Journal of Fluid Mechanics



The extensional viscosity of a dilute suspension of spherical particles at intermediate microscale Reynolds numbers


G.  Ryskin a1, With An Appendix By G.  Ryskin a2 and J. M.  Rallison a2
a1 Chemical Engineering 208–41, California Institute of Technology, Pasadena, California 91125
a2 Department of Applied Mathematics and Theoretical Physics, University of Cambridge

Article author query
ryskin g   [Google Scholar] 
ryskin wa   [Google Scholar] 
rallison jm   [Google Scholar] 
 

Abstract

The extensional viscosity of a dilute suspension of spherical particles (rigid spheres, viscous drops or gas bubbles) is computed for the case when the Reynolds number of the microscale disturbance motion R is not restricted to be small, as in the classical analysis of Einstein and Taylor. However, the present theory is restricted to steady axisymmetric pure straining flow (uniaxial extension). The rate of energy dissipation is expressed using the Bobyleff-Forsythe formula and then conditionally convergent integrals are removed explicitly. The problem is thereby reduced to a determination of the flow around a particle, subject to pure straining at infinity, followed (for rigid particles) by an evaluation of the volume integral of the vorticity squared. In the case of fluid particles, further integrals over the volume and surface of the particle are required. In the present paper, results are obtained numerically for 1 [less-than-or-eq, slant] R [less-than-or-eq, slant] 1000 for a rigid sphere, for a drop whose viscosity is equal to the viscosity of the ambient fluid, and for an inviscid drop (gas bubble). For the last case, limiting results are also obtained for R [rightward arrow] [infty infinity] using Levich's approach.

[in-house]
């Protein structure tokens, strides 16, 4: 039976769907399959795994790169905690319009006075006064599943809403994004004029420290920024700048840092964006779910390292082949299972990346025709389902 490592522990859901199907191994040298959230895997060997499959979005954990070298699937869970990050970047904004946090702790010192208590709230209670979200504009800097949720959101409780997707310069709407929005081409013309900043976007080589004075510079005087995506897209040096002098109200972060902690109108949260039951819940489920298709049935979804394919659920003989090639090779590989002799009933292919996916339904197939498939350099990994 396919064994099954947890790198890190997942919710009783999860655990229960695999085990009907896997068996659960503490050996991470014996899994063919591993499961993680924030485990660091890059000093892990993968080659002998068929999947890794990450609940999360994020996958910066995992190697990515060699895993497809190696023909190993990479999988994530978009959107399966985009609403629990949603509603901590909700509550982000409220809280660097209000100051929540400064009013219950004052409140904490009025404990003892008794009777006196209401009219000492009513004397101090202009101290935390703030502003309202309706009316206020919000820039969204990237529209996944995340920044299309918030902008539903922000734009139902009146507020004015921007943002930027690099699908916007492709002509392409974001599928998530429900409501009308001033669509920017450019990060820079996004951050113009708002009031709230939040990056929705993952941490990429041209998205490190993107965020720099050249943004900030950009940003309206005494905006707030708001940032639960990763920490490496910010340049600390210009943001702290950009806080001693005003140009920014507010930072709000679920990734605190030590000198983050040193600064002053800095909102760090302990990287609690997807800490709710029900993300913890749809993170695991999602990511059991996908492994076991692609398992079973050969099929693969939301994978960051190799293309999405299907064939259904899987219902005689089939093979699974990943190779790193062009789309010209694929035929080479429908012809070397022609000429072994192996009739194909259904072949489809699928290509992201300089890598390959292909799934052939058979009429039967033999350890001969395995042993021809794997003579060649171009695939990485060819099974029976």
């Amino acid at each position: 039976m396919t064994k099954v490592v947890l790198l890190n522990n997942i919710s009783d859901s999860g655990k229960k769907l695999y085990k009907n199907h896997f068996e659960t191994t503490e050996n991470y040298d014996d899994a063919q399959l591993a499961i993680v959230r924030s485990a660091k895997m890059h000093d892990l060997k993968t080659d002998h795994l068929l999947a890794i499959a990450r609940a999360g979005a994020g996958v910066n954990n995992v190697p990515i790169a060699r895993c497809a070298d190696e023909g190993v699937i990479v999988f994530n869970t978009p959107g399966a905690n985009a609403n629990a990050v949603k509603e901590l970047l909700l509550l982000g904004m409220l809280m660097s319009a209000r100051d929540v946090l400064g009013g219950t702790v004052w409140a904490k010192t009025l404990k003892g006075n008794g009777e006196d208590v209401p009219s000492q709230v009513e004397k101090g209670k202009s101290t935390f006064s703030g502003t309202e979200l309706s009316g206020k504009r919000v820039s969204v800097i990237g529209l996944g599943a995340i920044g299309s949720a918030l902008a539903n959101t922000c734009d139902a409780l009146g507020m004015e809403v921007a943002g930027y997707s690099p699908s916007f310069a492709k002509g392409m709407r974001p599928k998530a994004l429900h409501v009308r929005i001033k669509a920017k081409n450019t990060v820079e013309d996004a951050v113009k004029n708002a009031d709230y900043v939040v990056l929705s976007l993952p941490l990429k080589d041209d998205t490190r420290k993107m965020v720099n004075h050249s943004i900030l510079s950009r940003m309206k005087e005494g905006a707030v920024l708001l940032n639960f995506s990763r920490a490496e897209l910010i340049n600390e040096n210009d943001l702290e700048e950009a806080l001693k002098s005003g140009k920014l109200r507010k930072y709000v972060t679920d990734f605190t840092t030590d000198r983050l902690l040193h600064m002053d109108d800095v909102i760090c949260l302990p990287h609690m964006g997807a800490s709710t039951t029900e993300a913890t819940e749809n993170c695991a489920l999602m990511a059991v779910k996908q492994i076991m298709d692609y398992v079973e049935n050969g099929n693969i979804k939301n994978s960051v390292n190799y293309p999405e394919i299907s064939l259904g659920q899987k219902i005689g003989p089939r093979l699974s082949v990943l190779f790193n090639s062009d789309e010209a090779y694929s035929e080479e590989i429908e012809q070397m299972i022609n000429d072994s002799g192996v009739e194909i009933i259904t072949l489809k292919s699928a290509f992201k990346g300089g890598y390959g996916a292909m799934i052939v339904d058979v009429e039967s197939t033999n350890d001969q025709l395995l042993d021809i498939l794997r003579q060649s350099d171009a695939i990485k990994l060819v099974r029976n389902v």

All of these results show a strain-thickening behaviour which increases with the viscosity of the particle. The possibility of experimental verification of the results, which is complicated by the inapplicability of the approximation of material frame-indifference in this case, is discussed.

(Published Online April 19 2006)
(Received January 29 1979)
(Revised January 18 1980)



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